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I wouldn’t call this a synchronicity but it was convenient…

The day after I did my spoken piece about Carl Jung, it just so happened that “synchronicity” was the next topic for updating at earthpages.ca. I wouldn’t call that a synchronicity because the podcast also dealt with Jung’s views on UFOs. But heck, it was convenient. I was totally primed to update the entry because I’d been talking about it the day before, browsing through my PhD thesis, and so on.

I like the way the written entry came out (tweeted above). The podcast, however, sounded a bit rambly the next day. However, I won’t let that stop me. Practice makes perfect and I’ll keep extemporizing until I get good at it. One thing’s for certain, talking into a mic live has given me a whole new appreciation for people like Don Lemon, Nancy Grace, and many others. We don’t realize how good they are until we try it ourselves!


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IBM might soon be synonymous with “cool futuristic” computing again

For the past few years, the idea of quantum physics has mostly been within the purview of research scientists and New Age pundits. But more recently, we’re seeing a practical application where the conventional “bit” in computing is surpassed by the quantum “qubit,” which isn’t bound by the traditional laws of binary processing.


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Online demonstration of Carl Jung’s “synchronicty”


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Steve Hammons talks about spies, weird science and journalism


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Science gets a new picture of the quantum world

Yet another view of the quantum world. Finally, some scientists are realizing that we’ll may never know how it “really” looks. The shift seems to be moving toward, “what’s the latest picture we have?” I think that’s a far healthier approach than that of some researchers who, rather arrogantly, make sweeping claims on the basis on the latest observations and resultant theories.


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“A Brief History of Time” by Stephen Hawking

Stuff Jeff Reads

BriefHistoryTime

This book has been on my list for a while and I finally got around to reading it. I had high expectations for a couple reasons. First off, I am fascinated by theoretical physics. Wormholes, black holes, quantum mechanics, string theory, all that stuff I find intriguing. But more importantly, as a technical writer, I am very interested in how other writers of scientific and technical information are able to present complex ideas in a manner that is digestible for the lay person. From this perspective, Hawking excels in communicating deep and complicated ideas in a clear and concise manner that we commoners can grasp.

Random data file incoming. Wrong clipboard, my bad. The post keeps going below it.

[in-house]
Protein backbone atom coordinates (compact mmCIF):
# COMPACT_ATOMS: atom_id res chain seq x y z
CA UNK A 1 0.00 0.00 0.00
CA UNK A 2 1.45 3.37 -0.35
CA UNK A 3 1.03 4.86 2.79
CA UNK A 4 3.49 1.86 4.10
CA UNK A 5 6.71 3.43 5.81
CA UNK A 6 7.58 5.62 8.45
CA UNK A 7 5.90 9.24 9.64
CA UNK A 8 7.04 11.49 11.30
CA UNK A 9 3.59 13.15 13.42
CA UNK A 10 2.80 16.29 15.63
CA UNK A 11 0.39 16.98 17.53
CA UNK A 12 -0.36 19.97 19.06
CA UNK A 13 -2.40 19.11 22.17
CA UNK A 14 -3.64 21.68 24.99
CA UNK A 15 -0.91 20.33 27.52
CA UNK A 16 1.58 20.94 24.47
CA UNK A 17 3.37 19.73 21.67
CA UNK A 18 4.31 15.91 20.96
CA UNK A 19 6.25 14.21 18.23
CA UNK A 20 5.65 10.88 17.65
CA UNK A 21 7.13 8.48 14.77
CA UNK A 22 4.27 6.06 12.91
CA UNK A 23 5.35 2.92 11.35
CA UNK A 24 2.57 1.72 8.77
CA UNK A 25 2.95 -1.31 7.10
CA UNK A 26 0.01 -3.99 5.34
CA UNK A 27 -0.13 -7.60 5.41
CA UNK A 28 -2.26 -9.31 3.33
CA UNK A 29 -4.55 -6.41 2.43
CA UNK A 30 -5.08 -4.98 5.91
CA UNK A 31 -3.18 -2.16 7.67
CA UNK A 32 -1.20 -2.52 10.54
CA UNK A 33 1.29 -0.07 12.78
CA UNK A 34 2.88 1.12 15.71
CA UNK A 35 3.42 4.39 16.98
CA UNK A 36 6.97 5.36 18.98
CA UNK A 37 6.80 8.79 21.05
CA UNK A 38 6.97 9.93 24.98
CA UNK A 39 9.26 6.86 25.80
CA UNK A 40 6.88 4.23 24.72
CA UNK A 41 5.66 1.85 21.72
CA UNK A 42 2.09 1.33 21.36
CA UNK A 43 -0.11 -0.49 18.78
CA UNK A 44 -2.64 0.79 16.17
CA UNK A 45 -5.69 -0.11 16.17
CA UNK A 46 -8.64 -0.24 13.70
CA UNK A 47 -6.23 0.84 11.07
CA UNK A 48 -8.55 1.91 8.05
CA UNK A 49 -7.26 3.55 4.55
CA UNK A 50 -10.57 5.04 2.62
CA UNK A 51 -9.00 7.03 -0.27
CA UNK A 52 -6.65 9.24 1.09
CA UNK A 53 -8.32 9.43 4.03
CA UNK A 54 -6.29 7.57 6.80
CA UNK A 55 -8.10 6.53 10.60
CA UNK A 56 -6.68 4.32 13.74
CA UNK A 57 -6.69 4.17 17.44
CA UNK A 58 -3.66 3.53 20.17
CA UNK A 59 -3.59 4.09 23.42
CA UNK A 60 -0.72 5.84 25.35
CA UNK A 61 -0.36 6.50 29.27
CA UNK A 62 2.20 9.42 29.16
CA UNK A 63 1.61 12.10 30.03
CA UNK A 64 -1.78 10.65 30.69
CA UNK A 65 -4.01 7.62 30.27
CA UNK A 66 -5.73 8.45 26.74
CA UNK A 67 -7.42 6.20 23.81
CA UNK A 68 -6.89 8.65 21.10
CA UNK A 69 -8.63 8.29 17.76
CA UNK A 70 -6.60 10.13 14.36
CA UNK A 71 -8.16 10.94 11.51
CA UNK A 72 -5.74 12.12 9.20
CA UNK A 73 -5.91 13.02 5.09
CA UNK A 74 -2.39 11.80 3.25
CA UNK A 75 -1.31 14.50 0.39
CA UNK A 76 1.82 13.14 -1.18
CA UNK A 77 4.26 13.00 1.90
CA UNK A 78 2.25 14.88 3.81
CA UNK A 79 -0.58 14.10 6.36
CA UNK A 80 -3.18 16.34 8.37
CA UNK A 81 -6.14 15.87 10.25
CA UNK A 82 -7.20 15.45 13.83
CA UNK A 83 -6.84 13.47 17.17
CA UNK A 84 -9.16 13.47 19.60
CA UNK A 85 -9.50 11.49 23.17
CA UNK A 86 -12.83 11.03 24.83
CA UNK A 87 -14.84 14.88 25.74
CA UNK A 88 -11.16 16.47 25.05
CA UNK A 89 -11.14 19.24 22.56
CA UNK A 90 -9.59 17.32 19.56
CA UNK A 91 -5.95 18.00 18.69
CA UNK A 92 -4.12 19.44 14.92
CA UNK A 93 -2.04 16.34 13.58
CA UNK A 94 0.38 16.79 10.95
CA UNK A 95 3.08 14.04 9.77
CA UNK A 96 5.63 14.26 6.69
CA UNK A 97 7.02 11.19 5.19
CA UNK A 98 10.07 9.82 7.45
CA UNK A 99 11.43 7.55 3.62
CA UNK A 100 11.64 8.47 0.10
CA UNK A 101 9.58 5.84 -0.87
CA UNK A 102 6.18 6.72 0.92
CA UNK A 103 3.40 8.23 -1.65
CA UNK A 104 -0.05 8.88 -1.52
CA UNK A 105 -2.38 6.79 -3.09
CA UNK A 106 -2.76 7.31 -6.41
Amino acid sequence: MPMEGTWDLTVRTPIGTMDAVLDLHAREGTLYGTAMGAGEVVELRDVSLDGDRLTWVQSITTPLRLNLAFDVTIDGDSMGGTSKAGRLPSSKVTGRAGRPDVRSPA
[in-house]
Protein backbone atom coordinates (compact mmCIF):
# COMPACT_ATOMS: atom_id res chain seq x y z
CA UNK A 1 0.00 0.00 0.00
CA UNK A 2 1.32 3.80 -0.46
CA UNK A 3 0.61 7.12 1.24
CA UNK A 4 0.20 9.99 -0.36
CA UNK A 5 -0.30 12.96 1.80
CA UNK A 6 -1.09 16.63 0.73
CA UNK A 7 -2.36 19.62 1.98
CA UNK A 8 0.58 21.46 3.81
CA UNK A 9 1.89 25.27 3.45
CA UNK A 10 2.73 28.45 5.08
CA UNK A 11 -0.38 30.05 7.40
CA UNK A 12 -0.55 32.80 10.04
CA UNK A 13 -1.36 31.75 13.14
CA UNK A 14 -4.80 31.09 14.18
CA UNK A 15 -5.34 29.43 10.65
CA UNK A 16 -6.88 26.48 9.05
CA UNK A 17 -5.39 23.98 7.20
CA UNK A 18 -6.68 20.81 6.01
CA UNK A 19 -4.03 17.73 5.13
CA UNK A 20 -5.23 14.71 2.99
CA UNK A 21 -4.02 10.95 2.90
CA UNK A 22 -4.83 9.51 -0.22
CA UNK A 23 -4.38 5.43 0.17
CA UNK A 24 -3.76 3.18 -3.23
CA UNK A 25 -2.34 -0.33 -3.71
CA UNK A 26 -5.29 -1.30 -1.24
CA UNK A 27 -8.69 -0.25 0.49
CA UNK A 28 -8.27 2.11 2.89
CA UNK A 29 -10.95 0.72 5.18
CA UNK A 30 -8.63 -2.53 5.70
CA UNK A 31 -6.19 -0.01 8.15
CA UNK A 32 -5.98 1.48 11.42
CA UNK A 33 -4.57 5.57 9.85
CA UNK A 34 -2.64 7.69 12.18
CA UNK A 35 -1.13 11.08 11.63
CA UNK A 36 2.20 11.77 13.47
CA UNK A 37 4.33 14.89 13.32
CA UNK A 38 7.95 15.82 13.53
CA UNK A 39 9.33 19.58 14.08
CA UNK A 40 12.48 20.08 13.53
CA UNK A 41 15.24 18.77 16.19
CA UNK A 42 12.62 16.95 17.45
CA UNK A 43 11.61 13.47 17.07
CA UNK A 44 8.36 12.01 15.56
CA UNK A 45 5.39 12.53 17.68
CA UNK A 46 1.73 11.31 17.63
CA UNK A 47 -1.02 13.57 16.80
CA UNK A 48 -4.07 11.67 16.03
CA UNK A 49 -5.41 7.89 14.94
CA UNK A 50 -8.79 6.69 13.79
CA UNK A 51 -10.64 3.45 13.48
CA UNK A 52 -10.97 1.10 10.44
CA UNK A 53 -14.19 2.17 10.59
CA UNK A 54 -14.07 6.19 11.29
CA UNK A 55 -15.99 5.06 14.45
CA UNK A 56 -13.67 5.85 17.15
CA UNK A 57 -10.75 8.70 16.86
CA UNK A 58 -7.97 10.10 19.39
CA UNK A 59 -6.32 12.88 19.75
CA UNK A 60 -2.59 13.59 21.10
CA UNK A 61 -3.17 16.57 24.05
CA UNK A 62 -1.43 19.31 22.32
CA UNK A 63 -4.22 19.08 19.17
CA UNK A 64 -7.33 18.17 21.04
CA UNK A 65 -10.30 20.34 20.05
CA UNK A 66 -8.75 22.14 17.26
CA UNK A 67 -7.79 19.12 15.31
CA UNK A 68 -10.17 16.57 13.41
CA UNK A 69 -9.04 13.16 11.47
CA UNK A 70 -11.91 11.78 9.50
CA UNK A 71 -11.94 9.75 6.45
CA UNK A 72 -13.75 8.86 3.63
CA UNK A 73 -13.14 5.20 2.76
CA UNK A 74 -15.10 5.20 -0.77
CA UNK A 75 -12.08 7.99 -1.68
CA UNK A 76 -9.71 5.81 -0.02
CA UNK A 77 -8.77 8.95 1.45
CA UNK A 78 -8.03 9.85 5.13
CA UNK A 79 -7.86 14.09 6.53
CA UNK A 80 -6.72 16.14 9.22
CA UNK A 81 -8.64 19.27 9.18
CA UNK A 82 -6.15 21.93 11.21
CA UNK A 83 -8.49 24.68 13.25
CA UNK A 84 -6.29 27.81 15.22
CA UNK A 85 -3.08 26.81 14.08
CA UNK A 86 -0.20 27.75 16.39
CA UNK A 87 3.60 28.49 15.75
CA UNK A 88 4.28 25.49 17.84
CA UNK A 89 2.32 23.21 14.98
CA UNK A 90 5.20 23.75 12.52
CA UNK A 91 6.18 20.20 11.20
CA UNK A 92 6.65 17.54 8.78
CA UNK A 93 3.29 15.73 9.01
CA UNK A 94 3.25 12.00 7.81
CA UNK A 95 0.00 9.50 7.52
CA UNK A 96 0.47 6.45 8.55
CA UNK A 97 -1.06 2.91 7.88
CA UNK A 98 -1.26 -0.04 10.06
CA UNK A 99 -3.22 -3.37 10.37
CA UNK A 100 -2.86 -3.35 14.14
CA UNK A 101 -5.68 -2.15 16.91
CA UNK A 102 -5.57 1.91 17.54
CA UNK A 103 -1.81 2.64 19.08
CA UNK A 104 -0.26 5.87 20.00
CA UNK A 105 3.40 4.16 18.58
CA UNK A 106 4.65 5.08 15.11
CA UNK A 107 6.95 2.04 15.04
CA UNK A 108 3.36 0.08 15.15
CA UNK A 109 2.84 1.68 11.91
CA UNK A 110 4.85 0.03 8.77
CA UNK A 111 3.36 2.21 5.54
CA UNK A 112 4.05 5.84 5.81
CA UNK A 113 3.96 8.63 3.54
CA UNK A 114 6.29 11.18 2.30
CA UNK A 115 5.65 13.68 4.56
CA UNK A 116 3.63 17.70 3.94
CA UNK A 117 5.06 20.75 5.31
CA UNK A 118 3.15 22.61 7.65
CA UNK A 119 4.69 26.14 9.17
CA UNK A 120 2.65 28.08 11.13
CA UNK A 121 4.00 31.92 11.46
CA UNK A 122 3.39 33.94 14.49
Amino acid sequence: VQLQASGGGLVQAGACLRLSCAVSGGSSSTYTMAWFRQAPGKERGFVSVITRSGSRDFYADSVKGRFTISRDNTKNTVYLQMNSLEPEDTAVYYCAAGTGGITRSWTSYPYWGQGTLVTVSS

There is a lot of deep information and I could not do the book justice by trying to summarize it. So instead, I will cite a few quotes that sparked some thoughts and questions for me. The first one concerns event horizons associated with black…

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A good, all-round book on the paranormal, parapsychology etc.

English: Hand-colored photograph of Carl Jung ...

Hand-colored photograph of Carl Jung in USA, published in 1910. (Photo credit: Wikipedia)

I don’t know how I missed this survey-style book while doing my doctorate on Carl Jung’s concept of synchronicity. Looking through Daimonic Reality today, I was stuck by how it mirrors many of the ideas I’ve been interested in for almost three decades.

Harpur’s commentary may not be stunning but it’s above average.

The author seems a bit hard on Jung, especially in regard to synchronicity. Harpur says that Jung still adheres to an “inner” vs. “outer” worldview. And that his views about the acausality of synchronicity retain a “whiff” of mechanism because for Jung synchonicity is “organized” by an archetype (p. 155).

I picked up on this causality/acausality issue in my Ph.D. thesis on synchronicity (see Synchronicity and Poststructuralism pp. 162-163). But I cut Jung a bit more slack because I felt he had a difficult job to do, talking about synchronicity from 1928- 1961. Back then, Jung had to choose the right words and categories to be effective. So I think he was a bit of a postmodern, “selling” his concept to a largely skeptical audience. If we view it that way, Jung wasn’t so much limited or confused but rather, pioneering and shrewd. — MC